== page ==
Haver Analytics
Haver Analytics
| Mar 29 2023

Bank Credit Crunch----Will It Happen or Not? And If It Happens, Will It Be "Transitory"?

For the week ending March 15, bank lending to commercial, industrial, real estate, and consumers increased by $40 billion, following a slight increase of $10 billion in the prior week. The two-week increase was more than half the cumulative increase over the previous two months, January and February.

It is far too early to assess the impact of additional changes in lending standards. But the early March lending data reflects the tighter lending standards and the rise in market rates over the past year. And even with those tighter lending and higher rate conditions, the banking system showed a willingness to lend and businesses and consumers an appetite for borrowing.

A bank-driven credit crunch may eventually happen, and investors are betting something substantial will occur, given the sharp drop in yields. But a few things may mitigate its impact, if not limit, its duration.

First, all the top commercial banks are well-capitalized and do not face any liquidity constraints. It is hard to see a broad, deep, and enduring credit crunch that does not involve the top banks.

Second, the Fed's Bank Lending Program should ease mid-tier banks' liquidity issues, and that should limit any pullback in credit due to tighter standards. The program runs for an entire year.

Third, market interest rates have dropped significantly, which could boost the demand for credit.

It is instinctive for investors to rush to buy the safest and most liquid assets, even when there is a hint of a banking crisis. That's the playbook investors have used in prior financial crises. Still, a 125 basis points drop in two-year yields over a few weeks is far bigger than during the early months of the 2007-09 financial crisis. The economic and financial data must support that negative narrative on yields for them to stay.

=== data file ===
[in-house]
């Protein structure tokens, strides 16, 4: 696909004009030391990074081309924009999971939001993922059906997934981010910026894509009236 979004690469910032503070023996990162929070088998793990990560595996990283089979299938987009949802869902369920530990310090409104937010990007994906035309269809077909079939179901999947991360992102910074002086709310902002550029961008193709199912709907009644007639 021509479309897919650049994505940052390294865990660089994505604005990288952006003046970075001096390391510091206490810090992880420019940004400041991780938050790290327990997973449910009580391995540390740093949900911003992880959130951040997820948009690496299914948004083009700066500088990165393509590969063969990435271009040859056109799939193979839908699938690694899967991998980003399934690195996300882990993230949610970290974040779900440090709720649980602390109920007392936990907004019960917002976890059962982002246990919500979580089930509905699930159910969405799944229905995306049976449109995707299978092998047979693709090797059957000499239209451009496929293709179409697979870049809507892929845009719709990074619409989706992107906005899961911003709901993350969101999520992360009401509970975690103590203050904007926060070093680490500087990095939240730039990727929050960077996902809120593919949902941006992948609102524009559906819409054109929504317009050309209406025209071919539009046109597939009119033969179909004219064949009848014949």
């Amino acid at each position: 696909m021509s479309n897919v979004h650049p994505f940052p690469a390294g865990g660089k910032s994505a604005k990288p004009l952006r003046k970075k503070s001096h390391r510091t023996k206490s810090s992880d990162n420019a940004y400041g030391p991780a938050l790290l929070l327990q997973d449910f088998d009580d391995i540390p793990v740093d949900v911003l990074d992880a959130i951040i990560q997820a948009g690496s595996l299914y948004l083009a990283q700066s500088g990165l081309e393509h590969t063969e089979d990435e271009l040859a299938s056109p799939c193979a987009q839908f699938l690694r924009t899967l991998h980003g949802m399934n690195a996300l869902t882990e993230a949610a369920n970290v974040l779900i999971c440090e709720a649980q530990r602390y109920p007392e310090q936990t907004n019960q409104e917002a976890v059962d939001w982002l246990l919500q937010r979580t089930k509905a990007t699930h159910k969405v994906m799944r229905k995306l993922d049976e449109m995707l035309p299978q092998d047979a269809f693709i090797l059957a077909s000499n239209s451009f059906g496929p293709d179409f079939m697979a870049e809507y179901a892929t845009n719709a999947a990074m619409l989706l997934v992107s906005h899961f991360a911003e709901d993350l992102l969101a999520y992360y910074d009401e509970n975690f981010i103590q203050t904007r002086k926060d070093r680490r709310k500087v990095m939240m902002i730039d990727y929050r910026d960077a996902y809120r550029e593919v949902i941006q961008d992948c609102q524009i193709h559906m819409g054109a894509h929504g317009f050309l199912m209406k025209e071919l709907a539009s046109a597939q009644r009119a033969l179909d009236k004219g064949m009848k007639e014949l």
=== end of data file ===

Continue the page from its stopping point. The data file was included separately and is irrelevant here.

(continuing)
History has shown that the "price" of credit has been the main rationing factor for credit. And until the "price" of credit gets more expensive through market forces or Fed raising rates, any pullback in credit should prove to be "transitory."

  • Joseph G. Carson, Former Director of Global Economic Research, Alliance Bernstein.   Joseph G. Carson joined Alliance Bernstein in 2001. He oversaw the Economic Analysis team for Alliance Bernstein Fixed Income and has primary responsibility for the economic and interest-rate analysis of the US. Previously, Carson was chief economist of the Americas for UBS Warburg, where he was primarily responsible for forecasting the US economy and interest rates. From 1996 to 1999, he was chief US economist at Deutsche Bank. While there, Carson was named to the Institutional Investor All-Star Team for Fixed Income and ranked as one of Best Analysts and Economists by The Global Investor Fixed Income Survey. He began his professional career in 1977 as a staff economist for the chief economist’s office in the US Department of Commerce, where he was designated the department’s representative at the Council on Wage and Price Stability during President Carter’s voluntary wage and price guidelines program. In 1979, Carson joined General Motors as an analyst. He held a variety of roles at GM, including chief forecaster for North America and chief analyst in charge of production recommendations for the Truck Group. From 1981 to 1986, Carson served as vice president and senior economist for the Capital Markets Economics Group at Merrill Lynch. In 1986, he joined Chemical Bank; he later became its chief economist. From 1992 to 1996, Carson served as chief economist at Dean Witter, where he sat on the investment-policy and stock-selection committees.   He received his BA and MA from Youngstown State University and did his PhD coursework at George Washington University. Honorary Doctorate Degree, Business Administration Youngstown State University 2016. Location: New York.

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